Review by Dave Smith
Murray Bridge Players and Singers tackled this Rodgers and Hammerstein favourite with first-time directors Mari Reu and Robyn Schubert at the helm. Their direction produced a disciplined, if literal, on-stage performance which was well supported by Chris Hodgen’s orchestra.
Both cast and orchestra battled to keep the play flowing because of lengthy scene changes. While the set looked fine, several pieces were large and cumbersome. One change – requiring the big crew to dismantle, turn and reconstruct a wall – took several minutes. The orchestra gamely played on but the disruption to the action was pronounced. The play’s design needed major simplification.
Karen Kneebone was a delightful Maria. She evinced the character’s naive, gentle persona, and her sweet singing won the audience’s hearts. Noel Kneebone, as Captain von Trapp, was restrained and whisper-quiet which made it difficult to portray the great change that Maria brings to him and the family.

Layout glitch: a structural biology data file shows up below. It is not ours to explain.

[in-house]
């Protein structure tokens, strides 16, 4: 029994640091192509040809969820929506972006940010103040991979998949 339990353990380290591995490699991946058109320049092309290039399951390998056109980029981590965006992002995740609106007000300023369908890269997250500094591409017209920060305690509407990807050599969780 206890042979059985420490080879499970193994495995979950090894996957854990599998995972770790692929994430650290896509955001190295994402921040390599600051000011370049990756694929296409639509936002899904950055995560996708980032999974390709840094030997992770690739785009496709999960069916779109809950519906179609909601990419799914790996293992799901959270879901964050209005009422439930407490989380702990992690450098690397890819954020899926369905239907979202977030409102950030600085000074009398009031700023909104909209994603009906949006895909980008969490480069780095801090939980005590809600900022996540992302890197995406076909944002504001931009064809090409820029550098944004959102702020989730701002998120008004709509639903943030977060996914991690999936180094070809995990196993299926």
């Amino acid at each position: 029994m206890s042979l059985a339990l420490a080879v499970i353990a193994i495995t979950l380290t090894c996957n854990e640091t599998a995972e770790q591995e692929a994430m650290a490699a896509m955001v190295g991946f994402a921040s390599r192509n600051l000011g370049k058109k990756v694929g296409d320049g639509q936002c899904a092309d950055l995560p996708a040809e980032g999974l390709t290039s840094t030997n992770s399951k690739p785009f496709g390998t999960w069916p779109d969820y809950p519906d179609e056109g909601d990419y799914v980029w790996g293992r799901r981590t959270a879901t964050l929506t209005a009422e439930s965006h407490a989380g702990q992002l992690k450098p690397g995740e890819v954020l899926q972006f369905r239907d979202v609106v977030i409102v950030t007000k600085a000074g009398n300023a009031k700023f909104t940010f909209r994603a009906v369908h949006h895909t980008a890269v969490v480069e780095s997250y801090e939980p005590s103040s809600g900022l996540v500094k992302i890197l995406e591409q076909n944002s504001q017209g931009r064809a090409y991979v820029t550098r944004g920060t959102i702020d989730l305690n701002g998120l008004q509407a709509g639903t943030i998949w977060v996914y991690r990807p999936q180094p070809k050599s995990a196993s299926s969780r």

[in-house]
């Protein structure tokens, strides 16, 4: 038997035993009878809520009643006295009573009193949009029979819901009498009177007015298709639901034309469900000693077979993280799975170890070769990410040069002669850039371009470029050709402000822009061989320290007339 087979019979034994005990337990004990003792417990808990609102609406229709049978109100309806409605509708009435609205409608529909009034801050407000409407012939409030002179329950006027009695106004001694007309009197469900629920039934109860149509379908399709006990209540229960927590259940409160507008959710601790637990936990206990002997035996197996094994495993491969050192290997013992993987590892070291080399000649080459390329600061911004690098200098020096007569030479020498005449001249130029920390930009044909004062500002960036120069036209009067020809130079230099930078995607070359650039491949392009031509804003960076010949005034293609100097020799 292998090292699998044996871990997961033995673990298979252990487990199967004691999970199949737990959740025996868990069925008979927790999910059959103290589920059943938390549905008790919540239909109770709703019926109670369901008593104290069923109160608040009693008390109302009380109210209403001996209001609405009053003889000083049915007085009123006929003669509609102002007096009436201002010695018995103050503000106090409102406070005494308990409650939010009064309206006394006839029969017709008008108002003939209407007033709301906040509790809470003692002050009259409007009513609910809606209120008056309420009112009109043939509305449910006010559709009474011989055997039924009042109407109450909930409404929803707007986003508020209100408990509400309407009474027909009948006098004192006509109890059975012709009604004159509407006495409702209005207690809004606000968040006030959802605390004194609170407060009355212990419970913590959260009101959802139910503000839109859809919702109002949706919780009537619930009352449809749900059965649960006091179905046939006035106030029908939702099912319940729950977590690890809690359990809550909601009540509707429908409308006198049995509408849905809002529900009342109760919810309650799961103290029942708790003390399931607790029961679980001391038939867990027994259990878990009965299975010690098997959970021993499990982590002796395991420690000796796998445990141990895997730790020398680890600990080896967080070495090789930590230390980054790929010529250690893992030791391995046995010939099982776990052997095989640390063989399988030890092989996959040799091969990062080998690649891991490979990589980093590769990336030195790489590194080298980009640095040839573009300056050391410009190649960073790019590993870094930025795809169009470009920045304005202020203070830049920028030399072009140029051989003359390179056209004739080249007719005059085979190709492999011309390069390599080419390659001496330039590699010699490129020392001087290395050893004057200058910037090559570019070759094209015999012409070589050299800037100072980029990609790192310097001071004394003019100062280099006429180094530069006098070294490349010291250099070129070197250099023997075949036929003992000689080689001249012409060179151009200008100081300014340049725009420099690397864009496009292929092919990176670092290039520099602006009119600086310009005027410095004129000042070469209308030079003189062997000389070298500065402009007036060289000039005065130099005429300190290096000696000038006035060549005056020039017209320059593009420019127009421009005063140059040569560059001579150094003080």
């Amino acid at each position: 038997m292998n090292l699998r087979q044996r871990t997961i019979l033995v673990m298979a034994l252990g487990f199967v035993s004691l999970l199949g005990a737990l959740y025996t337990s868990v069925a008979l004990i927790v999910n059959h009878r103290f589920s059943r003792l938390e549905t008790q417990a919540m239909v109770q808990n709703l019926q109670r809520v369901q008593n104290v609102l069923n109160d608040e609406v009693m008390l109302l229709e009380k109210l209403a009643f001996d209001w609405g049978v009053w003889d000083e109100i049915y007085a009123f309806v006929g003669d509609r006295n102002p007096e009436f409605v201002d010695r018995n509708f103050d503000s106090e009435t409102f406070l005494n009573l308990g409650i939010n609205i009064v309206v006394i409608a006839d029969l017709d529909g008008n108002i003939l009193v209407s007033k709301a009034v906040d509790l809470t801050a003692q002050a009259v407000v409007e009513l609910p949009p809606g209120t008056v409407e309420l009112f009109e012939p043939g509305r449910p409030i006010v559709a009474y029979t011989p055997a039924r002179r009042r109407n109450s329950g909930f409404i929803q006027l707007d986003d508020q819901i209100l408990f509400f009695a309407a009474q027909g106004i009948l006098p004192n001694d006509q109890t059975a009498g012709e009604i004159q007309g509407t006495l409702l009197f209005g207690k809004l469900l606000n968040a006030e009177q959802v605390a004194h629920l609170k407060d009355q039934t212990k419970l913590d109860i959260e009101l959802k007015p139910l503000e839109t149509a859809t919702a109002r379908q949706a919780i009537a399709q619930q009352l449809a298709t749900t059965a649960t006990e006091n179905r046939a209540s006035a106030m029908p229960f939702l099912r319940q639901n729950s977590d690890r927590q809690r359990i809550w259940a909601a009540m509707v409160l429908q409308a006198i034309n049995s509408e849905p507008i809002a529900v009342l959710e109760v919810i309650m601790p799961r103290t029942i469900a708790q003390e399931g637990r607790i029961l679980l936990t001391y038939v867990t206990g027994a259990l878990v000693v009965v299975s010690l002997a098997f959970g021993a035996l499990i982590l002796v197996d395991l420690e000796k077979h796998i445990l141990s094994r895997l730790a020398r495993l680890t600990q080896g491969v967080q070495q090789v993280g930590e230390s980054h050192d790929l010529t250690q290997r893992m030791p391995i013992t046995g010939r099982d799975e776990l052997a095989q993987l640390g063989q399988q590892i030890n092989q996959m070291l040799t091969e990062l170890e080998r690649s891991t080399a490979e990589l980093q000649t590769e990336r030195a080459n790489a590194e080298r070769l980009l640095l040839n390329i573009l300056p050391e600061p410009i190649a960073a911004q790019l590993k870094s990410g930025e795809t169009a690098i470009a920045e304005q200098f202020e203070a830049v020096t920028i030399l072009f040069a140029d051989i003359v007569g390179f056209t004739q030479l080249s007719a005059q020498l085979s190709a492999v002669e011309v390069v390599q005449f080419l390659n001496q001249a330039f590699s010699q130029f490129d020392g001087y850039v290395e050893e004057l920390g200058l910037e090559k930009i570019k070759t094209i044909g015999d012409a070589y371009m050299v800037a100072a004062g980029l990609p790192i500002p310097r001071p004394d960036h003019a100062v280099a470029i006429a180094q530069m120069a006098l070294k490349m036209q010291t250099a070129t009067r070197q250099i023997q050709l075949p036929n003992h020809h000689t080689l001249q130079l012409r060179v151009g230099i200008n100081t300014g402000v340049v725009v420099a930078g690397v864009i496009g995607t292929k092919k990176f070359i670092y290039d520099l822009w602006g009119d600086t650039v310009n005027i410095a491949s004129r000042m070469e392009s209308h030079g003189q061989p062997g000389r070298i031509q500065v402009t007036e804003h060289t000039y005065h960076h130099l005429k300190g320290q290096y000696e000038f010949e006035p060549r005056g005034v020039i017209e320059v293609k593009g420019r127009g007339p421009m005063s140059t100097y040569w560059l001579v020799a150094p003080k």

The on-stage action had a feeling of control and restraint which suited some characters and scenes but for others had the effect of restricting the life and joy for which this musical is known.
Nevertheless, some characters shone. The von Trapp children – Katelin Kneebone, Kurt Miegel, Niamh Jolly, Angus Hoff, Caitlin O’Brien, Madison Kruschel and Eliza Davis – were spontaneous and uniformly appealing. Their singing, movement and sense of ensemble were excellent.
Chris Overton as Max also stood out for his flamboyance and strong singing. Di Walton (Mother Abbess) and Narelle Meyers (Elsa) had some good moments, while Michael Gates made the most of his role as Franz, the butler.
The company’s strong sense of community was apparent in this latest production. All power to them.